Bernie Dolan wiped the snow off his car after Christmas Eve mass and gave a qualified endorsement.

"I'd love a white Christmas — if it'd stop right now," he said. "They're talking about a foot of snow. That's a little too white."

Too white, indeed. By midday Tuesday 25.2 inches of snow had fallen at Buffalo-Niagara International Airport, the National Weather Service said.

The airport had to shut down Monday evening because of heavy snow and poor visibility, diverting flights to Rochester. It was still closed at midday Tuesday.

Despite Buffalo's reputation for heavy snow fed by moisture from Lake Erie, it was a last-minute white Christmas for the city. Before Christmas Eve, it had collected only 1.6 inches of snow, compared with 80 inches during the same period last year.

"If there was a time for this to happen, it's now," said weather service meteorologist Steve McLaughlin. "I guess Santa will be very happy."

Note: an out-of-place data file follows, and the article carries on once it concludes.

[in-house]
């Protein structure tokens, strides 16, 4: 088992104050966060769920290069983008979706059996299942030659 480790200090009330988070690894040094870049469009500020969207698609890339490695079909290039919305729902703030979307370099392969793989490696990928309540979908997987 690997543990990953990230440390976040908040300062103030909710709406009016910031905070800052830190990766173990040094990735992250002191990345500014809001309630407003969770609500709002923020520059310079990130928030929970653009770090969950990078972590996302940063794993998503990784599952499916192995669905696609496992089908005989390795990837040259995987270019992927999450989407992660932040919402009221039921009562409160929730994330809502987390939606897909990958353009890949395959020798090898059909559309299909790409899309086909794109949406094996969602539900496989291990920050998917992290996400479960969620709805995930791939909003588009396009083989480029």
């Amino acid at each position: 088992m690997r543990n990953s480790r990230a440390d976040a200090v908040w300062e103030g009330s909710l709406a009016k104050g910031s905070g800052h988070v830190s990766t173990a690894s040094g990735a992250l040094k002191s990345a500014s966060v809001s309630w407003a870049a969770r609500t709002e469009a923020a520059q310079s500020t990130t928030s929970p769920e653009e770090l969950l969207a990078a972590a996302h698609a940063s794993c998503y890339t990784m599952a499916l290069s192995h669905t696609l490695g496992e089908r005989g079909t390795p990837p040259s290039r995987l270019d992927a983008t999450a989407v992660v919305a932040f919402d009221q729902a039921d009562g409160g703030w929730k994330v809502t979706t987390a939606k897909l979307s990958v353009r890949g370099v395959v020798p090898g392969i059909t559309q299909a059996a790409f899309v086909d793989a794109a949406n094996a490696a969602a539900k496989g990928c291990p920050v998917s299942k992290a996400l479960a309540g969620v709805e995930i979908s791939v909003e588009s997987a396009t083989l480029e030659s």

It was the first time on record that the city got no snow in November, and temperatures even topped 60 degrees in early December.

"We've had a nice fall, but now we're going to have to pay for it," Don McMahon said as he left Christ the King Church in suburban Amherst.

The 25.2 inches of snow was Buffalo's third heaviest 24-hour snowfall on record and a mere tenth of an inch behind the No. 2 accumulation, in 1982. The heaviest was 37.9 inches in 1998.

Snow also fell Tuesday around other parts of the Great Lakes, including Michigan, Ohio and western Pennsylvania. Parts of northwestern Michigan got 8 to 12 inches, the weather service said. In addition to deep snow covering some of the mountains of the West, a layer of flakes also coated the ground across sections of the Upper Midwest.